The Washington Coastal Resilience Project: Preparing Washington State, USA communities for the future of climate change

18:00 Tuesday 28 May




Katrina Radach (United States of America) 1; Jackson Blalock (United States of America) 1; Molly Bogeberg (United States of America) 1; Bridget Trosin (United States of America) 2

1 - The Nature Conservancy; 2 - Washington Sea Grant

With over 3,000 miles (4,800 km) of coastline at an elevation within three feet of high tide, Washington State’s shorelines and communities are vulnerable to the impacts of storm surge, waves, shoreline erosion, and sea level rise. In an effort to increase Washington’s coastal communities’ resilience to climate change, The Nature Conservancy (TNC) partnered with state-level environmental regulatory agencies, federal science agencies, local jurisdictions, and universities to form the Washington Coastal Resilience Project (WCRP).

The WCRP focuses on the following four objectives:

  1. filling critical information gaps and improving the communication of risk about coastal hazards and climate impacts,
  2. increasing the capacity of already established resilience programs by updating planning guidance and capital funding criteria,
  3. enhancing the resilience of targeted communities by incorporating improved science into local planning projects, and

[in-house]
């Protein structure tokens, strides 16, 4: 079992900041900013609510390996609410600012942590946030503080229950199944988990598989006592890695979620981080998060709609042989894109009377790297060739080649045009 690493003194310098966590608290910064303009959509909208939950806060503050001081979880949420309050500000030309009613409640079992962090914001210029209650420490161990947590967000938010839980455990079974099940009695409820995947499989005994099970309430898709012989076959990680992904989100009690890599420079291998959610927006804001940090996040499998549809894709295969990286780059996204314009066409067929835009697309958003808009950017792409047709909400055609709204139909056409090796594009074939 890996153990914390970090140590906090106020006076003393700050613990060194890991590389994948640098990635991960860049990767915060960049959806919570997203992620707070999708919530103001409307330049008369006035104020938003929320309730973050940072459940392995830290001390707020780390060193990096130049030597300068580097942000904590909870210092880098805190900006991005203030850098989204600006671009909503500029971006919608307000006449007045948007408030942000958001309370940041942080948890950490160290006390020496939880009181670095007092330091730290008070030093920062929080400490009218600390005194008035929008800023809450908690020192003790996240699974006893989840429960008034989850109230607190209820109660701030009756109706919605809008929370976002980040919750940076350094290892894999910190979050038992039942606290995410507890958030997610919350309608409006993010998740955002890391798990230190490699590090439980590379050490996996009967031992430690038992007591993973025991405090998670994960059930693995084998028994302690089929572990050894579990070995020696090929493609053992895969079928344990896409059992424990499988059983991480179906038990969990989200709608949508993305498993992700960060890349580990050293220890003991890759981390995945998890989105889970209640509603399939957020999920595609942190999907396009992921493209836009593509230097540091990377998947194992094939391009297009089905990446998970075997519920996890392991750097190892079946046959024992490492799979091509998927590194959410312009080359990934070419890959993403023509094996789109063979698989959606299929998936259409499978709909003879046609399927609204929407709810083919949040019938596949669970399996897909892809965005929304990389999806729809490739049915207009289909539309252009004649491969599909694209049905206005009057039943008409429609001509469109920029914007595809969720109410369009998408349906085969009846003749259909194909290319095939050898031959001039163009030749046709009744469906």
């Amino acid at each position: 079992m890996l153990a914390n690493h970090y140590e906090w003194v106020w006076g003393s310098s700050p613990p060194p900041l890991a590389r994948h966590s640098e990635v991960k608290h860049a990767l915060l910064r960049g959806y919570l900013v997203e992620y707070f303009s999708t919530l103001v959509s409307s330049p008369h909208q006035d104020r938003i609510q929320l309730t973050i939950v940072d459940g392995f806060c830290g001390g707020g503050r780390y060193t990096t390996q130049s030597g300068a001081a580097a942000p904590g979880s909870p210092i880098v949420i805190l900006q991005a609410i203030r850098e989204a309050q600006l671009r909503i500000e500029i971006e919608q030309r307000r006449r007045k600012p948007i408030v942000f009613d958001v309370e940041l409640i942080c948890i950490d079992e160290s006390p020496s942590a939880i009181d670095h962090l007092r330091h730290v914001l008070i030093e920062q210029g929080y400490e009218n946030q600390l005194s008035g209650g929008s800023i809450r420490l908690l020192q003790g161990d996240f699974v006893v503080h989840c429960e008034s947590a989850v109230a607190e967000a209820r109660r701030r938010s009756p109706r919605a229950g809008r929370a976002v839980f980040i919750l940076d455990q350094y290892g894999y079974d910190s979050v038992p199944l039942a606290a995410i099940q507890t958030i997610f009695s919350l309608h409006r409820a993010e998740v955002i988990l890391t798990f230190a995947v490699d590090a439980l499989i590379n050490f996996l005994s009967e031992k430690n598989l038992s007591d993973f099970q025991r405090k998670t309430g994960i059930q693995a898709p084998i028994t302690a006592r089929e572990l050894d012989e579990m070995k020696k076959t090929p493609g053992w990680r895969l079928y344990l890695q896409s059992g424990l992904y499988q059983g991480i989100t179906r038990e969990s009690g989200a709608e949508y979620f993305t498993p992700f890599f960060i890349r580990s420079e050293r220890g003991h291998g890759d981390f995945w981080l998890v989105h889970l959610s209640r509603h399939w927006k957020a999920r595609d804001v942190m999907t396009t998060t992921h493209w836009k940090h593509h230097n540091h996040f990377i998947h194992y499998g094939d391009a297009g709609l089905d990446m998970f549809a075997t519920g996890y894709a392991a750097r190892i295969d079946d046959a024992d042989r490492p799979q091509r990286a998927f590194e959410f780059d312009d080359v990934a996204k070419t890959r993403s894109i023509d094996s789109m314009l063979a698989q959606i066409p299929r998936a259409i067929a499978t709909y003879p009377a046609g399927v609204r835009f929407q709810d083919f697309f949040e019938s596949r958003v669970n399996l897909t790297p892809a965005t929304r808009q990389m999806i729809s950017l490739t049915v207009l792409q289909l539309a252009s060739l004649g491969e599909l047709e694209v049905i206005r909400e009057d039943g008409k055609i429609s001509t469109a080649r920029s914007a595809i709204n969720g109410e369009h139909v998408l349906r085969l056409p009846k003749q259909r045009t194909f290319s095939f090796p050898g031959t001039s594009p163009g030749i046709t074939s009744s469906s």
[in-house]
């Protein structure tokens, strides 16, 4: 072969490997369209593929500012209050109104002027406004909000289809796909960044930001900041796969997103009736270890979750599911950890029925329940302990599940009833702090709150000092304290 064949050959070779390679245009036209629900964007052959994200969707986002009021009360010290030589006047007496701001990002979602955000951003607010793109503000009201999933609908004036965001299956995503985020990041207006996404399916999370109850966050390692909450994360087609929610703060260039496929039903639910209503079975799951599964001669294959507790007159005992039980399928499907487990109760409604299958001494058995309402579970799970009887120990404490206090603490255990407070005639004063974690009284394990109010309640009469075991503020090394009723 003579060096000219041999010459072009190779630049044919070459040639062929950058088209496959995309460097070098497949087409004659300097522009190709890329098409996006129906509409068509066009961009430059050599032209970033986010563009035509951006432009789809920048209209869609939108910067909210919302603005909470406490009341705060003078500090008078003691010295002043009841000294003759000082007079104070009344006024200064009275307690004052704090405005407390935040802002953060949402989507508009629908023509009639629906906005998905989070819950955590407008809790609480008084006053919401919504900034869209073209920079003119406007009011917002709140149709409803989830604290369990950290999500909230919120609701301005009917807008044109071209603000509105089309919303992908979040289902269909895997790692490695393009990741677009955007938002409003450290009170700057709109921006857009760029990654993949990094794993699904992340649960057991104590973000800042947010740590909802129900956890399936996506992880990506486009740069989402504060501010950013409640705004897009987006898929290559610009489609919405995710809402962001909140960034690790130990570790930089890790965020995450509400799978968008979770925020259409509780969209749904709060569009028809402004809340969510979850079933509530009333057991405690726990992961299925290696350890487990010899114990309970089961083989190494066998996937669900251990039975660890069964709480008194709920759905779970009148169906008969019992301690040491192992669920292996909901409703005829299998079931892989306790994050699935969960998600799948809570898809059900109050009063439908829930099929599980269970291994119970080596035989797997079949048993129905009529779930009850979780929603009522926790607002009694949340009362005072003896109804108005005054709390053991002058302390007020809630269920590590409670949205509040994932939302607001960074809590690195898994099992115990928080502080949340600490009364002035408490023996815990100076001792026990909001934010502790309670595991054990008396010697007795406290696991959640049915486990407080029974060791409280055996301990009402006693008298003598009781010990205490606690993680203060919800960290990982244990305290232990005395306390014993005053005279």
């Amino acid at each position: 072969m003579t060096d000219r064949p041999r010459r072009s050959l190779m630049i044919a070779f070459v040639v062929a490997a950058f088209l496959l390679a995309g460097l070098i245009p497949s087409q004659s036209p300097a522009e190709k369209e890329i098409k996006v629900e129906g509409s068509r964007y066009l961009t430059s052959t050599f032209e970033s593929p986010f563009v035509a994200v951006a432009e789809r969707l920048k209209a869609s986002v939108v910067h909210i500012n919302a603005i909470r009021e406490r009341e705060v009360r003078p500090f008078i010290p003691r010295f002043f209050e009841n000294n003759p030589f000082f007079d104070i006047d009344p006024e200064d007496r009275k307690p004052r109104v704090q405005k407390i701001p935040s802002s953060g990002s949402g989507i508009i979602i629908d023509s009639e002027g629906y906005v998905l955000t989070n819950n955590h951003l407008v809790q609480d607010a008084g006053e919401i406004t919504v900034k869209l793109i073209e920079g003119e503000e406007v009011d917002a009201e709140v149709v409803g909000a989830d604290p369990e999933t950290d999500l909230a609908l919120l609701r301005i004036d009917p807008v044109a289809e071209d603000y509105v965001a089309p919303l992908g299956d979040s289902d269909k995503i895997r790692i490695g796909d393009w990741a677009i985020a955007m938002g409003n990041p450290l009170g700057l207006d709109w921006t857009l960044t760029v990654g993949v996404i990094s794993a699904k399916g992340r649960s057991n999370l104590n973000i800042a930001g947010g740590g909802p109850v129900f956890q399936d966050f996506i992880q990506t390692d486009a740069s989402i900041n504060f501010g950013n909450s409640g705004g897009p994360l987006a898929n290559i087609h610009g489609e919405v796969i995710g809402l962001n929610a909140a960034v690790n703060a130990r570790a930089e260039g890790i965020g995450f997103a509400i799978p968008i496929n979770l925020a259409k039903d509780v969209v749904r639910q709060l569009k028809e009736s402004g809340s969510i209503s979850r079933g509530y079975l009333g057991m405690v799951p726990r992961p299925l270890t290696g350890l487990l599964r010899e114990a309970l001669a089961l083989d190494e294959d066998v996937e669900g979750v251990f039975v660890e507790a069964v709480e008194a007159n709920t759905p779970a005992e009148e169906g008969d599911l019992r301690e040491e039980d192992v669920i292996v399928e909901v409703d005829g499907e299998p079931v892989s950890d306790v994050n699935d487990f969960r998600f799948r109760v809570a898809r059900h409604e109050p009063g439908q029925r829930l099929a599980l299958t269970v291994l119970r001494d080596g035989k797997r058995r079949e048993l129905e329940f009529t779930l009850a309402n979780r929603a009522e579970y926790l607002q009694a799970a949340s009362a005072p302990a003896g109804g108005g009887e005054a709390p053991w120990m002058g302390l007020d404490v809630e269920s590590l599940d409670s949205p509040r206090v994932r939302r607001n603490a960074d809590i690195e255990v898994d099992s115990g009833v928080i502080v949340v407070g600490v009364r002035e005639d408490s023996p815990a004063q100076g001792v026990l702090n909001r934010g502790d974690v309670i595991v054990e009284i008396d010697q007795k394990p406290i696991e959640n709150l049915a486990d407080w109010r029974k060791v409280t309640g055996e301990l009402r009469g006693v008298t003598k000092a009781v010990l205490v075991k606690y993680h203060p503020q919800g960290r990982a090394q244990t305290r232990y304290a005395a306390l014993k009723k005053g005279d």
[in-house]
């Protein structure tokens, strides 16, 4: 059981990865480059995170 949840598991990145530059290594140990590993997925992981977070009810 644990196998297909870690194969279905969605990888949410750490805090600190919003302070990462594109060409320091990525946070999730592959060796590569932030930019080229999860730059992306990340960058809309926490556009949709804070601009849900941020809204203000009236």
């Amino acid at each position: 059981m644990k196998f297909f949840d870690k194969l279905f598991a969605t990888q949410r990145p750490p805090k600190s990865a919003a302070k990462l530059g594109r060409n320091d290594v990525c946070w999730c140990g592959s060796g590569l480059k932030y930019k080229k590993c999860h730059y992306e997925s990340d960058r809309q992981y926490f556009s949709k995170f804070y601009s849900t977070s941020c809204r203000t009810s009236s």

4. employing targeted and strategic outreach to Washington’s coastal communities.

TNC led the fourth objective by building a community of resilience ambassadors. After meeting with existing stakeholder groups on the Washington Coast to get feedback on community needs, resilience ambassadors were identified in three categories: past, present, and future. Past resilience ambassadors were people who had completed a coastal adaptation project. Present resilience ambassadors were engaged citizens on the leading edge of adaptation. Future resilience ambassadors were high school teachers who were training adaptation leaders of the future. The aim of the program was to work with resilience ambassadors to build a tool-kit that would allow them to assist in the dissemination of information developed in objectives 1-3.

The WCRP exemplifies translational science, an emerging field which sees scientists and planners engage with decision makers and stakeholders to identify solutions that are socially acceptable and politically practicable. As climate change and SLR continues to threaten coastal communities, programs such as the WCRP can help create more resilient communities. The tools, methods, projects, and lessons learned developed by the WCRP can be translated to other coastal communities around the world.